The Parliamentary Committee on Agriculture and the Civil Society Agriculture Network (Cisanet) have blamed the maize shortage in the country on poor planning by the Ministry of Agriculture and its failure to heed advice from stakeholders to prepare well for the lean period.
The two bodies said in separate interviews that government was aware of the looming hunger and was advised on how to prepare for the lean period to avert the maize crisis.
Chairperson of the Parliamentary Committee on Agriculture, Felix Jumbe, on Tuesday described the Minister of Agriculture Allan Chiyembekeza as a ‘‘stubborn’’ man who could not take advice from his committee.
Said Jumbe: “If only the Ministry of Agriculture had adopted the recommendations that our committee made in November 2015, we would not have been in this pathetic situation where people are being forced to eat roots. There would not have been such queues in empty Admarc markets.”
He said his committee recommended that government should put down a detailed logistical plan on where it would buy the maize and how the distribution would be handled including realistic time frames.
“But none of this was done as the minister [Chiyembekeza] said he knew what to do hence we are now dancing to the hunger tune. Unfortunately, it is the poor person who is suffering the consequences most,” he said.
Corroborating Jumbe’s sentiments, Cisanet’s Tamani Nkhono-Mvula pointed at government’s failure to put in place mechanisms for a seamless flow and distribution of the staple food crop across the country when it was well aware of the looming hunger.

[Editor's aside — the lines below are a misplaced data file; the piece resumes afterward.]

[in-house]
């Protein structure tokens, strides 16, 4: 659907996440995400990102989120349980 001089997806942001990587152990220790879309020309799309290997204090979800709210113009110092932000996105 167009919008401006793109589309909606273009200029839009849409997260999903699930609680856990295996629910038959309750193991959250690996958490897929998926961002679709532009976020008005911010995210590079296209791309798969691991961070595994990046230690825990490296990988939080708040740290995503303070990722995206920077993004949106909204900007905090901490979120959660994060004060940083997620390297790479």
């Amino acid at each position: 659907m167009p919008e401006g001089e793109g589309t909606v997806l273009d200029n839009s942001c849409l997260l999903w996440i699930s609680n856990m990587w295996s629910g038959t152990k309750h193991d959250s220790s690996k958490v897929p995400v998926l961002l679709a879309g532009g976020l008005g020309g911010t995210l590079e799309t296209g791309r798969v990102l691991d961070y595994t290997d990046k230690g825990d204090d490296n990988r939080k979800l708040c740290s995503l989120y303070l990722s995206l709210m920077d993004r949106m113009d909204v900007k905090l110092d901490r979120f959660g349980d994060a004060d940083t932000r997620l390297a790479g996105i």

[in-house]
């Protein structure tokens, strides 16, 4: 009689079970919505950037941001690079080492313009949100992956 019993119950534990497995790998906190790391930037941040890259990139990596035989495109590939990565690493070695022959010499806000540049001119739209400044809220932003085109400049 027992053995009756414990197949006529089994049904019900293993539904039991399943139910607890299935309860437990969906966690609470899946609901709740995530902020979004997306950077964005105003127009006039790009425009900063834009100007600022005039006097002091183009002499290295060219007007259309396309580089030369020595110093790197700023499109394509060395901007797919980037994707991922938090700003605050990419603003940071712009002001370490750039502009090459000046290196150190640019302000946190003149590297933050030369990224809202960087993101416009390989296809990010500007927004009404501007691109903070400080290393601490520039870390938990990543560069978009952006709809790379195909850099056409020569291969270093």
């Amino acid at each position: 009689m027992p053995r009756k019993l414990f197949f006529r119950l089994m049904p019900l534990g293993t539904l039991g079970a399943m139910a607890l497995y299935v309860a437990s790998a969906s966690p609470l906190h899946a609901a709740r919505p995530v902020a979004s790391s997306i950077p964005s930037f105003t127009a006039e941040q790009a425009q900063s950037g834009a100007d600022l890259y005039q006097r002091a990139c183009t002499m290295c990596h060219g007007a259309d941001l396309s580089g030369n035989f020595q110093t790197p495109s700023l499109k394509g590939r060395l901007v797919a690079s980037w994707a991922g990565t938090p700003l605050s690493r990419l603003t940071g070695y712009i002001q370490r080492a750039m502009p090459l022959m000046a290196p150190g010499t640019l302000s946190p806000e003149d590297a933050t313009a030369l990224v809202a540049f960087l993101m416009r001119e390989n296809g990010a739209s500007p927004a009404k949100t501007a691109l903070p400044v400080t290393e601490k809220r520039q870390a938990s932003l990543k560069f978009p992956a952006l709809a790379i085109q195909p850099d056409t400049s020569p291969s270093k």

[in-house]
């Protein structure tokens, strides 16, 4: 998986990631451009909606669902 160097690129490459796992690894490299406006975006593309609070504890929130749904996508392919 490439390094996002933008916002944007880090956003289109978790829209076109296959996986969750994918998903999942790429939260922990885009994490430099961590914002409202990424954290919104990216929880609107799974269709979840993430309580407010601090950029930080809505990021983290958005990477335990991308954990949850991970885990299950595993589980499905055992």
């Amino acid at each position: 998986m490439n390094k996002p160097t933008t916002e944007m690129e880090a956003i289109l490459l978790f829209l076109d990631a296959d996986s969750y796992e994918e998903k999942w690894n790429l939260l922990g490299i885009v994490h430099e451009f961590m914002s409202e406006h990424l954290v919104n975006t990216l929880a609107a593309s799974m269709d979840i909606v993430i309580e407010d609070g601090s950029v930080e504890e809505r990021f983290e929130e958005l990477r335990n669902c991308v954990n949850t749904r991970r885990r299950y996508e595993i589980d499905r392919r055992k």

“Planning is a major gap here. When it was known that maize will be scarce, government would have put up a fund for Admarc and NFRA to procure as much maize as possible from the farmers. We appreciate that the government allowed Admarc to borrow money from the commercial banks and also set aside some money for maize imports. Farmers were also told not to sell their maize but what we saw was that though the farmers were told not to sell, they ended up selling the maize to the private traders,” he said.
The private traders are said to be keeping 208 000 metric tonnes of maize in their warehouses, according to Admarc.
Chiyembekeza could not be reached since Tuesday this week.
The Malawi Vulnerability Assessment Committee (Mvac) report of 2015 released in March last year indicated that the country’s food production would be affected due to flooding and dry spells which delayed the growing season by 30 to 40 days.
It said an estimated 124 000 metric tonnes of maize would be required at $33 300 000 to feed the food insecure across the country.
But in February, almost a year after the Mvac report was published, nine months after President Mutharika’s Sona and four months after the Parliamentary Committee on Agricultre had given its recommendations, the government is still buying maize in dribs and drabs. n